1. Ian says:

    So did you end up with pen-abled tablet or not?
    Have you considered the HP Slate 7 Extreme?

  2. Jerry Fahrni says:

    Yes, if you read the post you would know that I purchased an Asus VivoTab 8, which is an 8-inch pen-enabled Win 8 tablet. And, if you would have read the post you would know that a 7-inch machine is to small for my taste.

  3. Emmanuel Semmes says:

    Was hoping you’d wait for the Surface Pro 3. Mine is on order. I think my search is over.

  4. Jerry Fahrni says:

    Yeah, pulled the trigger just a tad bit too soon on the Yoga 2 Pro. Going to L.A. tomorrow to visit my nearest Microsoft Store. Figured I’d get my hands on a Surface Pro 3 and play with it for a little while. I looks like a fantastic machine. I can always put my Yoga 2 Pro up on eBay and get rid of it. I should be able to sell it pretty quickly: Orange Core-i7 with 256GB SSD and 8GB RAM.

  5. Tyrene says:

    Hi Jerry. I’ve been using an Thinkpad X200 tablet to get me by in my undergrad. While it is durable and robust for the most part its battery life and CPU (on battery) are not. I primarily use mine on desk so its weight does not particularly bother me. It seems that with lightweight there may be trade-offs for many people. Have you purchased the SP3 yet? If so will you do a follow up entry?

  6. Jerry Fahrni says:

    Hi Tyrene

    I ran into the same issues with my Lenovo x201t. Great tablet PC, but it’s showing its age, i.e. the battery life is terrible and it’s running slower and slower.

    I did purchase a SP3 back in August (Core i5, 128GB/8GB). It is the best tablet I’ve ever used. It has plenty of horsepower, good battery life, offers the best pen experience I’ve ever enjoyed, and all in a perfectly sized package. However, the combination of kickstand and type keyboard simply doesn’t replace my needs for a laptop; as many others have said. And it’s simply too expensive to use as a “secondary machine” in my opinion. My daughter has been using it for college over the past few months and just last week mentioned to me that she misses her laptop. I wish someone would build a keyboard dock for the SP3.

    I stand by my beliefs that the best tablet PC is one that offers the same convertible mechanism as my x201t. I really wish Lenovo would have continued to update that line. I envision a machine with the newest Core processor technology for speed and battery live, the looks of the new X1 Carbon, the 12.5-inch 4:3 aspect ratio screen of the SP3, obvious active digitizer support, and a convertible hinge mechanism like the x201t. It’s a shame I’ll never see such a device.

    My current setup is a Yoga 2 Pro plus my Samsung ATIV 500 series tablet. The ATIV 500 is more than 2 years old, but it offers good battery life and a solid pen experience. The Y2P is my main machine and meets 90% of my computing needs. I use the ATIV 500 as a digital notepad in OneNote; it’s nearly the same size as those yellow legal pad. So far the combination has worked well for me. I continue to hope that someone will build the perfect tablet PC, but I’m starting to think it will never happen.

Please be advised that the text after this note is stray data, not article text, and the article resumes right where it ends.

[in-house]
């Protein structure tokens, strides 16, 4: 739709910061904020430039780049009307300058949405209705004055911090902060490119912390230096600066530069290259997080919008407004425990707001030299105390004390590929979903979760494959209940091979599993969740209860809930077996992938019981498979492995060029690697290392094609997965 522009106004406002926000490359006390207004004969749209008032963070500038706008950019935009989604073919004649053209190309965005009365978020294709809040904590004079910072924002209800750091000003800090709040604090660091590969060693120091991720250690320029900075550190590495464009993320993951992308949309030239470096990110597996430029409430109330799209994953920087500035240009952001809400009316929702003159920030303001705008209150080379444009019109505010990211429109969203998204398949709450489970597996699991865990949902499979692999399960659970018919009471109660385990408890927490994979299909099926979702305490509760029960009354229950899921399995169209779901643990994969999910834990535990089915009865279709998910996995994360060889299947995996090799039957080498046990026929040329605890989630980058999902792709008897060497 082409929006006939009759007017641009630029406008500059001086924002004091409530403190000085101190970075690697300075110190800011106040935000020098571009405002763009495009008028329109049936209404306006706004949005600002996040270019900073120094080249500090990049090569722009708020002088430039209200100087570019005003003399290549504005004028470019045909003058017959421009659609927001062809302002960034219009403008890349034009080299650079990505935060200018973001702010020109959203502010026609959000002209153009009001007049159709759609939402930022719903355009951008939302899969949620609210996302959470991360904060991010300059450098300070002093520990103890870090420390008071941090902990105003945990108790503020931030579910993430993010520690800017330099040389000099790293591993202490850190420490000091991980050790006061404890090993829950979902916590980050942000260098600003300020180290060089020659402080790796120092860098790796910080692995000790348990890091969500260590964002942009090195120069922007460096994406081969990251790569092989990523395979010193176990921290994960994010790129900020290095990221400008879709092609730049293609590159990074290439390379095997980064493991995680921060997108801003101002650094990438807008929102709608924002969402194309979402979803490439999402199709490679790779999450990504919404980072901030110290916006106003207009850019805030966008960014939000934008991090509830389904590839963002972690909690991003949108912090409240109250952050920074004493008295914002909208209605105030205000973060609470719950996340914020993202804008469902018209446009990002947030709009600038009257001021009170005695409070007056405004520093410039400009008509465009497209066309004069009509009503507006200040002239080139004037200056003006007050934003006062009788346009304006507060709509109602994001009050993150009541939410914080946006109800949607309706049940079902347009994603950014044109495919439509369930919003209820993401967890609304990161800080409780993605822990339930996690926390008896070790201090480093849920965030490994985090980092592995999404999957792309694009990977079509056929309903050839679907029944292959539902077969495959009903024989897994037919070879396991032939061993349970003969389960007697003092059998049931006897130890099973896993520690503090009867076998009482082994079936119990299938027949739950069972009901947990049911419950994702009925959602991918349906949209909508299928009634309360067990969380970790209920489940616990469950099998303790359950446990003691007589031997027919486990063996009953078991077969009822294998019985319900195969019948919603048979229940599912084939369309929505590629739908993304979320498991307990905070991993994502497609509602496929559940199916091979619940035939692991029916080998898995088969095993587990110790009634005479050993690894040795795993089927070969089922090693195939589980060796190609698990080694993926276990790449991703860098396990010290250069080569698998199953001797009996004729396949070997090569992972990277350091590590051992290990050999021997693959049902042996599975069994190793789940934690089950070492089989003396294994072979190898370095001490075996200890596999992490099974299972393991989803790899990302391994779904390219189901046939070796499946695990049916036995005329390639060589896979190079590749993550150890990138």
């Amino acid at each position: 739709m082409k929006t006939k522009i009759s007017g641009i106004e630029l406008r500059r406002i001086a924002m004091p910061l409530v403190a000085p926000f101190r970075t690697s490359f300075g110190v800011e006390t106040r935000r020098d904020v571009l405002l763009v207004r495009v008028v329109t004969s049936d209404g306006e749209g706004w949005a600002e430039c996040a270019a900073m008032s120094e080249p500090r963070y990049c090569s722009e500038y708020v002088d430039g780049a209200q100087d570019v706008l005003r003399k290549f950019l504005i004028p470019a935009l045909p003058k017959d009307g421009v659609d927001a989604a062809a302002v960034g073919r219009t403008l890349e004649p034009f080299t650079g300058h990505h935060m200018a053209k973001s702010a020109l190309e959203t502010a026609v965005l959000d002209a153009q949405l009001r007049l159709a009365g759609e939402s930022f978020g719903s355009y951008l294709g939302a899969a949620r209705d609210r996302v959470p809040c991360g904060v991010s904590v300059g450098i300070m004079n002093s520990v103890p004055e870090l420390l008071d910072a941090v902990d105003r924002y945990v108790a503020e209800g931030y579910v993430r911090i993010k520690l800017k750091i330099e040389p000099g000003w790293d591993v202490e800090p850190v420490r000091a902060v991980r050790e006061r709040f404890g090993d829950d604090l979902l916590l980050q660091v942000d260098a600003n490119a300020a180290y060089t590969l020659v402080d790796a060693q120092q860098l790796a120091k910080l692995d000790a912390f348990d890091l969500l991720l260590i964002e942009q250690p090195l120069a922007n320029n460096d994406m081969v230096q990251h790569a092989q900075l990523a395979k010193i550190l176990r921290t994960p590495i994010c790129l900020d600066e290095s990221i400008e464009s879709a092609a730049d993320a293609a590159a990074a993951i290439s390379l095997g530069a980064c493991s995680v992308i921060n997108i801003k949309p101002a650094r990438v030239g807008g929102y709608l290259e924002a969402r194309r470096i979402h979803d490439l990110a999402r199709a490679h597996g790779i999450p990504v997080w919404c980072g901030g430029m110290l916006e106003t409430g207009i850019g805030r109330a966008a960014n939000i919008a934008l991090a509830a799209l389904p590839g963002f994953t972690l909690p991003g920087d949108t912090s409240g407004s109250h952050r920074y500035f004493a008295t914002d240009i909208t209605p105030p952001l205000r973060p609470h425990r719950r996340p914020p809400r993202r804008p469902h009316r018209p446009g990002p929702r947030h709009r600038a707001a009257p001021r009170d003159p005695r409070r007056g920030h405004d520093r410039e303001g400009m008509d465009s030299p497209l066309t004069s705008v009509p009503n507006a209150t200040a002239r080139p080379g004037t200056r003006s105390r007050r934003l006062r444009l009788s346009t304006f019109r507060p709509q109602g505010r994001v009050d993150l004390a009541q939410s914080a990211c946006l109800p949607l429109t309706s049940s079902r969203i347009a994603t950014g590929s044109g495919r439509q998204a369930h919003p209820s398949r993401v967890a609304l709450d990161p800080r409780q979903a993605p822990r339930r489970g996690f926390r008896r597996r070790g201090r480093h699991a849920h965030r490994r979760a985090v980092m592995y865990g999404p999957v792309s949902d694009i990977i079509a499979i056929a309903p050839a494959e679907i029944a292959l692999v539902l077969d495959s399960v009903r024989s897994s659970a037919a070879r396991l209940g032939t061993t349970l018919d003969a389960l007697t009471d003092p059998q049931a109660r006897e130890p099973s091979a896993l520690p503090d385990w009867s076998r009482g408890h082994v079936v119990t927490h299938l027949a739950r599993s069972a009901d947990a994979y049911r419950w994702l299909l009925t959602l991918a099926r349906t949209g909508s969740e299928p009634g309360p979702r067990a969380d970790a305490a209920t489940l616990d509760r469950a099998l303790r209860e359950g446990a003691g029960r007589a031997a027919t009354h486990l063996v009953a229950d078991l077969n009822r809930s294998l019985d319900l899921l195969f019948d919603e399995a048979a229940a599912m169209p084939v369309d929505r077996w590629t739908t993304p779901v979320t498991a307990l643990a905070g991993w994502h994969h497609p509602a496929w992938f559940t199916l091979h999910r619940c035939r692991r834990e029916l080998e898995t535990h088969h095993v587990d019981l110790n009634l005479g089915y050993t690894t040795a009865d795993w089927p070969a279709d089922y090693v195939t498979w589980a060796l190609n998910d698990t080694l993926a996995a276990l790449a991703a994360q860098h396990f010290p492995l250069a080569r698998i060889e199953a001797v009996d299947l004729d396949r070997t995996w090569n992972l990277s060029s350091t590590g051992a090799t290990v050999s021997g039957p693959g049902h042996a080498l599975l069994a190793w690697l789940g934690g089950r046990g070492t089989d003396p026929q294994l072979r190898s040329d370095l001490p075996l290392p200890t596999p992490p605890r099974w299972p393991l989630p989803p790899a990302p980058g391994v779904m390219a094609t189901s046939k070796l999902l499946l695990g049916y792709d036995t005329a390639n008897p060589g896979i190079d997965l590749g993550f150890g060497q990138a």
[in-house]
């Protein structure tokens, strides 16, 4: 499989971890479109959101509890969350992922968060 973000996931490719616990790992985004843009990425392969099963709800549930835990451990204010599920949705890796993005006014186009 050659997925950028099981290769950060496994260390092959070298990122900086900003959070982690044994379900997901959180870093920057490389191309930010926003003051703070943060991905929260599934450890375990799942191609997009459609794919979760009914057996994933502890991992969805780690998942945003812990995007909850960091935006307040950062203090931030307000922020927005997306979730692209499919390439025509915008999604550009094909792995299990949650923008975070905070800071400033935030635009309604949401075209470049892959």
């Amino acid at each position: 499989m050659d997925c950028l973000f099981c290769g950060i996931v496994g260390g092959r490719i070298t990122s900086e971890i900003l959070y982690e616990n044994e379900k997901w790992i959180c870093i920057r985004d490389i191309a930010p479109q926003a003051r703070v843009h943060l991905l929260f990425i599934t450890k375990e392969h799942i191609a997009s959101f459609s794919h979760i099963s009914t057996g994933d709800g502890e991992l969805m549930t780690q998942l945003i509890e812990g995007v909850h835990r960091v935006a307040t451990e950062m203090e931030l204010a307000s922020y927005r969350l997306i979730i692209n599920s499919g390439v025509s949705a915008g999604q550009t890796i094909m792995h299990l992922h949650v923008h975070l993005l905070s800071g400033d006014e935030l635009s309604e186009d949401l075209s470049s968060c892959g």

Jerry

  7. Tyrene says:

    Hi Jerry,

    I came into the possession of an X201T and have been using it the last two-weeks. I do like the integration of the touchpad as I set it for custom swipes and scrolling. I must have got a better panel also because this one has better looking colors vs my X200T. I do agree that it feels a bit slow and really does not feel too far off from my Core2Duo X200T.

    Regardless I think I will hang on to it for the time being. I do like the understated design of the ThinkPads and how robust the ones I’ve used are! If I feel in a showy-mood then I will take my Chromebook out with its purple hard lid cover. Admittedly the Chromebook works very well and now that I have side-loaded Ubuntu XFCE it has become more versatile!

    For the future, in respect to tablets, I’ve been thinking of going with either a Thinkpad Yoga or the X230T. Have you had a chance to use either the Thinkpad Yoga or the X230T? If so what are your impressions?

  8. Jerry Fahrni says:

    I haven’t used an x230t, but currently use a Yoga 2 Pro as my daily driver. The Y2P is a great machine. Very happy with it, but really miss having a single machine with everything the Y2P has plus an active digitizer. I have a Surface Pro 3, which I’m using to write this comment. Fantastic tablet with a wonderful active digitizer, but I miss having a “real laptop keyboard”. Hard to explain, but I’ve read similar comments in other reviews.